2. Cindy Lietz, 07 November, 2014

    Thanks Dixie Ann! I think you are really going to enjoy this project. Do make sure to take pictures of how yours turns out.

  3. Sandra j, 06 November, 2014

    Very cool! Off to the playroom now to have some fun

  4. Cindy Lietz, 07 November, 2014

    Glad you liked it Sandra! Have fun and let us know how yours turns out!

  5. Patt W, 07 November, 2014

    Cool tute.!! I have everything but an appropriate rubber mat. ( Saw it on sale at JTV, for @2.99 + 15% off shipping…just saying)

    I will definitely be making a bracelet, sometime soon. Bizzy right now making Christmas stuff……..

  6. Cindy Lietz, 07 November, 2014

    Cool! Thanks for the info on an alternative place to pick that stamp up Patt. This project would make a great Christmas present if you need something quick to make up. Have fun with all your Christmas prep… I need to get started on that myself!

  7. Peg C, 08 November, 2014

    Thanks, Patt. I jumped over to JTV and found that mat and a few other things I can use. Great price!

  8. Patt W, 21 November, 2014

    Bought the rubber mat –Love, love it. Distinct images………Good buy, right!!

  9. Patt W, 21 November, 2014

    OH YUCK – I used too much black pastel. I now have a string of black beads. Oh well, live and learn.. I brushed off a lot of the black, but it did stick to most of the colors. Next time , I will just barely dust with the black. After I scrubbed the beads, they could use some Mica powders. Not Raku, but got to save them somehow. LOL Re-cycle, huh??

  10. Cindy Lietz, 03 December, 2014

    Oh, that is too bad Patt! Maybe next time you could give your bead a gentle wipe with some rubbing alcohol to remove the chalk if you put too much on? Sounds like you figured out a solution on your own though. At least they weren’t that much work to make and you could find a new look for them.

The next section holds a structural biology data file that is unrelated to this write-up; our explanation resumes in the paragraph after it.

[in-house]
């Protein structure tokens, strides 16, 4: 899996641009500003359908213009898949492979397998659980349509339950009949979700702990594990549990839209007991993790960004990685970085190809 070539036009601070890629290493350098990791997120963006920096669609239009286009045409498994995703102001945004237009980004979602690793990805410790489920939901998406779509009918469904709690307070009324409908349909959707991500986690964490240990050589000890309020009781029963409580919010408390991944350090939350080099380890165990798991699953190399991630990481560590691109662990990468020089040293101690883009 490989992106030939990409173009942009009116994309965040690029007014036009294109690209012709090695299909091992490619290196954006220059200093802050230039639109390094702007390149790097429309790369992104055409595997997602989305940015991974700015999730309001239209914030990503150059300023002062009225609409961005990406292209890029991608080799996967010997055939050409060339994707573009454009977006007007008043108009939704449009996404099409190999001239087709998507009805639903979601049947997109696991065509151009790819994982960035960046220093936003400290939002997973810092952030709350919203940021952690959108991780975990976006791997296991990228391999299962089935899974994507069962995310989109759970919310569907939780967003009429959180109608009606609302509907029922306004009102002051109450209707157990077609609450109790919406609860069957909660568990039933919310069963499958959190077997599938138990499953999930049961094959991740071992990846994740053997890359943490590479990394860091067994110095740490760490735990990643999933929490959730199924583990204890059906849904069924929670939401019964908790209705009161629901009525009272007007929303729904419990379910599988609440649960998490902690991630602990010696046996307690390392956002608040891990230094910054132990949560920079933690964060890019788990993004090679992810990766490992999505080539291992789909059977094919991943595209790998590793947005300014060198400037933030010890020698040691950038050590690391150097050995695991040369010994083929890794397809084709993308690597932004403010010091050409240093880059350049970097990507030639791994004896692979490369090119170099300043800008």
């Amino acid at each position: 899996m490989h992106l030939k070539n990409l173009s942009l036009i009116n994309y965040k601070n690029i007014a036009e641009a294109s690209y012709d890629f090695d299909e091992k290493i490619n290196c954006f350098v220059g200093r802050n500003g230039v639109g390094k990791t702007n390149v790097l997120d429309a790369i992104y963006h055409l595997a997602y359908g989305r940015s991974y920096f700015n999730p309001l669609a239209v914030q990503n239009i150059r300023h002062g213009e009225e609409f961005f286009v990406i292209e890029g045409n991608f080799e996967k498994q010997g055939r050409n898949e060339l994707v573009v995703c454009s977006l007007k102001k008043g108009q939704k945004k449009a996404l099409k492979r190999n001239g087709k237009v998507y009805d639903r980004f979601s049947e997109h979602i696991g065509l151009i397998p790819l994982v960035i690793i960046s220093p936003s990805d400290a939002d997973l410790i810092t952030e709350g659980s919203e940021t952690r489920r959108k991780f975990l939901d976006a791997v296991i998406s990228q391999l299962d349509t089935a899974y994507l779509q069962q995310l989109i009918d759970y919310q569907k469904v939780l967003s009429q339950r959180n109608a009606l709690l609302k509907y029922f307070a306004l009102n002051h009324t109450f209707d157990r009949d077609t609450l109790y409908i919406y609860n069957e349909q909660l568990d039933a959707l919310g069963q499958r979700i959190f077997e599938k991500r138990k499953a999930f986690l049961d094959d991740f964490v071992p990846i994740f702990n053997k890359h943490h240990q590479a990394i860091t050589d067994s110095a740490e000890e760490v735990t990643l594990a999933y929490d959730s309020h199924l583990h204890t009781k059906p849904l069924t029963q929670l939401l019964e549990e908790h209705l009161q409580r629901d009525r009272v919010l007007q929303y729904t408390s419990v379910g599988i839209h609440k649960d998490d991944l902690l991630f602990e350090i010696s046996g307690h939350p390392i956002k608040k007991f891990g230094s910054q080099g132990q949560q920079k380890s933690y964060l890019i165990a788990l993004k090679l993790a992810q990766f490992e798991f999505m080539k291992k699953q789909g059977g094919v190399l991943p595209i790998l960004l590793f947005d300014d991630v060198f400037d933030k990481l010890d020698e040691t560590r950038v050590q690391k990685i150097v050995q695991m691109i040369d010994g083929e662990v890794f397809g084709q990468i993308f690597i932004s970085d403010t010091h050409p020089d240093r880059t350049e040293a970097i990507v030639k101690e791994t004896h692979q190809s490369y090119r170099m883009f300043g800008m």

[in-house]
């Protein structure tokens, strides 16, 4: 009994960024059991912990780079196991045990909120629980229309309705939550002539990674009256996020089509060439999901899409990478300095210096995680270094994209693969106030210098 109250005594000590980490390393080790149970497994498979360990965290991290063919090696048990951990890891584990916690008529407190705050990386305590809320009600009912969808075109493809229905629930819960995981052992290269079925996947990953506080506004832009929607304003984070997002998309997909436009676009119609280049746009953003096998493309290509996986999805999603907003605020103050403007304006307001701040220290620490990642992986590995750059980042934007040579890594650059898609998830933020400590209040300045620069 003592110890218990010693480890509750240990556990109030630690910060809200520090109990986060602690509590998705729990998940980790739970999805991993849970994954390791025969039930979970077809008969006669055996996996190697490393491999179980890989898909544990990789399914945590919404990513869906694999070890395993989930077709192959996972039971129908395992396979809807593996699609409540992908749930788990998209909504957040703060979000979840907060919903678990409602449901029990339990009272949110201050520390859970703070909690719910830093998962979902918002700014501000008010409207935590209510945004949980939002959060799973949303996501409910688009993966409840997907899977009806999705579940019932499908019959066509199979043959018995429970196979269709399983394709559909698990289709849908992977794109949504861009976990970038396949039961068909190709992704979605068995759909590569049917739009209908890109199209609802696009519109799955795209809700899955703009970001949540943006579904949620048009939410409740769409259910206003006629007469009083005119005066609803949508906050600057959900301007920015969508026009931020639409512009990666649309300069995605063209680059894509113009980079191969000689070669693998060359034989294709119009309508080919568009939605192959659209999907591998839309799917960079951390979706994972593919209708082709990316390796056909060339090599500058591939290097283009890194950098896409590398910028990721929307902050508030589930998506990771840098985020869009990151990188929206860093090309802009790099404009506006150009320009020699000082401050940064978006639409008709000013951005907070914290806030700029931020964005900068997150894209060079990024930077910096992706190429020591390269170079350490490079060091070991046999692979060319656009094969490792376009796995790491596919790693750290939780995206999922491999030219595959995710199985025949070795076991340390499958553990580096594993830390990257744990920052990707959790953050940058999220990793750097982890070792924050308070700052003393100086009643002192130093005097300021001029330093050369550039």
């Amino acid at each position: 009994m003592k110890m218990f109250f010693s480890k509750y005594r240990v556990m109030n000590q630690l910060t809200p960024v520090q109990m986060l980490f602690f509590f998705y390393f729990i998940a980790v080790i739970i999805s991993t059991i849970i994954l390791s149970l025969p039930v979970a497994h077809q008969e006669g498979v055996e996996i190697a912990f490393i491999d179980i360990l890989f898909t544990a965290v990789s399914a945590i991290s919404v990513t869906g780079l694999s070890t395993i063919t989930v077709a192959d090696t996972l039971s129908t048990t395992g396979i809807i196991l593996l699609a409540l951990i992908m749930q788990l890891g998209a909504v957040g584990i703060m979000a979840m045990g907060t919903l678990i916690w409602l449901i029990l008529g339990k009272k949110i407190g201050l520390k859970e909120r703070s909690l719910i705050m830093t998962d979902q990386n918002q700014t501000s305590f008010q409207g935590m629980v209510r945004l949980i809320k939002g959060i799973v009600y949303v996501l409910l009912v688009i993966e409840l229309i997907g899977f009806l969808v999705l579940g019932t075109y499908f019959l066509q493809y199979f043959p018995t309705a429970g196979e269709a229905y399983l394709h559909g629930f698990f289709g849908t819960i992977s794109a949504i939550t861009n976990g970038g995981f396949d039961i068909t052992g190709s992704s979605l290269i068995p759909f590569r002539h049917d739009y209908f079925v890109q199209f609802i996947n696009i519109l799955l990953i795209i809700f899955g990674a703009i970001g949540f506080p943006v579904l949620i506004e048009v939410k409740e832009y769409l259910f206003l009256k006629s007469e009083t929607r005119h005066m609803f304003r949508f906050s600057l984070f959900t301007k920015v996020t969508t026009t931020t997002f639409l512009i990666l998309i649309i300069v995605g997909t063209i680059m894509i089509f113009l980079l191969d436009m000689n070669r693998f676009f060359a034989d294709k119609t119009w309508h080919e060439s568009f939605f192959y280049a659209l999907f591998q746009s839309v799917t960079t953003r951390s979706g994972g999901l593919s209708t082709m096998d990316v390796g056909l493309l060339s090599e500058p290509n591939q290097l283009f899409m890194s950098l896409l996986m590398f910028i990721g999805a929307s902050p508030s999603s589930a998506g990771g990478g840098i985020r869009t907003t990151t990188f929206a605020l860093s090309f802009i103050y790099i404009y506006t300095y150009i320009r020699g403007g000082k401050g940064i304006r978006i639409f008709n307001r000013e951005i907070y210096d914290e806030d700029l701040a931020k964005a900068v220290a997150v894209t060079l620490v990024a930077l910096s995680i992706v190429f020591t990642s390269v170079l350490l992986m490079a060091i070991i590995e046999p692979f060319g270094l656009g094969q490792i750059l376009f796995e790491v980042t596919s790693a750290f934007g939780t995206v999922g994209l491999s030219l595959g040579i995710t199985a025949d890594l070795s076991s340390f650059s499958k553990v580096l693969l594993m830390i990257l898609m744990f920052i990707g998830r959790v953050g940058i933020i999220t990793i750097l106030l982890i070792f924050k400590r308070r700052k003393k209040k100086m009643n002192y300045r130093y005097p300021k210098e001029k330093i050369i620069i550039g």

11. Dixie Ann, 07 November, 2014

    Cindy, I didn’t see where you purchased the Mini Macrame Board in the list of materials.
    Please tell us where we can get one?

  12. Cindy Lietz, 07 November, 2014

    Dixie Ann I got my Mini-Macrame Board at Shipwreck Beads. I’ll also get Doug to add it to the supply list above.

  13. Mishka K, 08 November, 2014

    Great to see a type of beads that can be used for the chaps!

  14. Sandra D, 09 November, 2014


  15. Marilyn P, 10 November, 2014

    Thank you so very much. I am always telling people about what I have learned on your site and sent them the link to your site so they can join themselves.

  16. Cindy Lietz, 13 November, 2014

    Thank you for sending people this way Marilyn! We really appreciate your support!

  17. Lena S, 12 November, 2014

    What a fun project this was! I used to make raku pieces so this was a really neat idea. All the fun colors without the welders outfit, heat, and danger! It’s the first time I’d actually played with the pastels on the clay. I love it!

    I decided to make a necklace instead of a bracelet. And, I’d never done macrame before – so that was fun too. Although, I’m not sure macrame and I are ever going to be “good” friends. LOL. I didn’t have a board, but I clipped the end up high with a clamp and secured the other end between me and the counter top. Worked pretty well.

    Here is a link to my finished necklace. Not perfect. But, I’m perfectly happy with it. I learned a lot!

  18. Cindy Lietz, 13 November, 2014

    Hi Lena, you did a great job on your necklace! The beads look really nice and as far as the knotting goes, you did all the right steps. You just needed to tighten the knots a little more. Pull snugly so that each knot sits up tight against the next knot, so there aren’t uneven loops at the side. Be careful not to pull so tight that it twists though. A little practice and macrame may just become your Best Friend! :)

  19. Lena S, 13 November, 2014

    Thank you for the tips Cindy!

    I really screwed up with not enough cord and had to try to weave another length in without knowing what I was doing. Any tips on how to figure out how much you need? I figure there must be some formula. Practice makes perfect. (:

  20. Cindy Lietz, 14 November, 2014

    Hi Lena, I am not a macrame expert but generally you need about 3x or 4x the finished length, depending on the knots used. Doubled if you will be folding the cord in half. I can’t quite remember, but I think I said 56 inches for the bracelet. Which we folded in half =28 inches and ended up with a bracelet around 7 1/2 – 8 inches. That comes to 3.5 times the 8 inch bracelet before we started knotting, which we had a little left over. There is probably a formula or a chart out there. I just haven’t hunted it down yet. It is always best to err on the side of too much… Cord is cheap and you can always make earrings or tassels out of the leftovers. :)